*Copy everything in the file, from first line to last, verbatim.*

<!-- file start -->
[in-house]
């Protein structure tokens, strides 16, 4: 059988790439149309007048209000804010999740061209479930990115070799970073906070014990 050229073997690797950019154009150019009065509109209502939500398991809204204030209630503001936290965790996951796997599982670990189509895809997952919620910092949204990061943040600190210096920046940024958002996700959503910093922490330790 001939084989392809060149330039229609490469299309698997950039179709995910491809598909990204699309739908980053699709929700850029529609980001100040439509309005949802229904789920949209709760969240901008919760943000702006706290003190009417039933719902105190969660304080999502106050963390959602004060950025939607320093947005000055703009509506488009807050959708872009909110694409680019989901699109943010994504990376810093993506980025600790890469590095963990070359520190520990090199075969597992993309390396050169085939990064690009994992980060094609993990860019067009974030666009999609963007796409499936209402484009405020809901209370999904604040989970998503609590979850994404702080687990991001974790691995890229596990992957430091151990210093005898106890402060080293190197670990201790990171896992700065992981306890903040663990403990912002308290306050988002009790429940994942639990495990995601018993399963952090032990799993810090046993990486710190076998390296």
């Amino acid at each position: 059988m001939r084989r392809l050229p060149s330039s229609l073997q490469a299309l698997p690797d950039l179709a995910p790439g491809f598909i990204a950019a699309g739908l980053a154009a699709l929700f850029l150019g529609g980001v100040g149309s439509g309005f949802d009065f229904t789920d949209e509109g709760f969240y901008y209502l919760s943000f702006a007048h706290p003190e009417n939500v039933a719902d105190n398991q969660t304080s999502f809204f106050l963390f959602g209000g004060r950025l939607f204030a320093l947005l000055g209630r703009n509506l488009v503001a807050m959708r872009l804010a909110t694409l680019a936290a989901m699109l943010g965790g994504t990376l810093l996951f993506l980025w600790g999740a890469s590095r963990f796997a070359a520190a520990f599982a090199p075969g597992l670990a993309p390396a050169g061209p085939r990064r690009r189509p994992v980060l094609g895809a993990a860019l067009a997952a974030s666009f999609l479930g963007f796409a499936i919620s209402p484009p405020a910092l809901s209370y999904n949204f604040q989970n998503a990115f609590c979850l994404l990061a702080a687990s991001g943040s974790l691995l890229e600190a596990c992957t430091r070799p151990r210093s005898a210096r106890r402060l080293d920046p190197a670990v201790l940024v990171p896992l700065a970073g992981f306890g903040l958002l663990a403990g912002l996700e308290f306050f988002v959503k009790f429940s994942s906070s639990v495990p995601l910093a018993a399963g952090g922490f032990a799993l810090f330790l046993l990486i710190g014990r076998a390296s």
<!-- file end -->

[in-house]
């Protein structure tokens, strides 16, 4: 059988790439149309007048209000804010999740061209479930990115070799970073906070014990 050229073997690797950019154009150019009065509109209502939500398991809204204030209630503001936290965790996951796997599982670990189509895809997952919620910092949204990061943040600190210096920046940024958002996700959503910093922490330790 001939084989392809060149330039229609490469299309698997950039179709995910491809598909990204699309739908980053699709929700850029529609980001100040439509309005949802229904789920949209709760969240901008919760943000702006706290003190009417039933719902105190969660304080999502106050963390959602004060950025939607320093947005000055703009509506488009807050959708872009909110694409680019989901699109943010994504990376810093993506980025600790890469590095963990070359520190520990090199075969597992993309390396050169085939990064690009994992980060094609993990860019067009974030666009999609963007796409499936209402484009405020809901209370999904604040989970998503609590979850994404702080687990991001974790691995890229596990992957430091151990210093005898106890402060080293190197670990201790990171896992700065992981306890903040663990403990912002308290306050988002009790429940994942639990495990995601018993399963952090032990799993810090046993990486710190076998390296």
């Amino acid at each position: 059988m001939r084989r392809l050229p060149s330039s229609l073997q490469a299309l698997p690797d950039l179709a995910p790439g491809f598909i990204a950019a699309g739908l980053a154009a699709l929700f850029l150019g529609g980001v100040g149309s439509g309005f949802d009065f229904t789920d949209e509109g709760f969240y901008y209502l919760s943000f702006a007048h706290p003190e009417n939500v039933a719902d105190n398991q969660t304080s999502f809204f106050l963390f959602g209000g004060r950025l939607f204030a320093l947005l000055g209630r703009n509506l488009v503001a807050m959708r872009l804010a909110t694409l680019a936290a989901m699109l943010g965790g994504t990376l810093l996951f993506l980025w600790g999740a890469s590095r963990f796997a070359a520190a520990f599982a090199p075969g597992l670990a993309p390396a050169g061209p085939r990064r690009r189509p994992v980060l094609g895809a993990a860019l067009a997952a974030s666009f999609l479930g963007f796409a499936i919620s209402p484009p405020a910092l809901s209370y999904n949204f604040q989970n998503a990115f609590c979850l994404l990061a702080a687990s991001g943040s974790l691995l890229e600190a596990c992957t430091r070799p151990r210093s005898a210096r106890r402060l080293d920046p190197a670990v201790l940024v990171p896992l700065a970073g992981f306890g903040l958002l663990a403990g912002l996700e308290f306050f988002v959503k009790f429940s994942s906070s639990v495990p995601l910093a018993a399963g952090g922490f032990a799993l810090f330790l046993l990486i710190g014990r076998a390296s």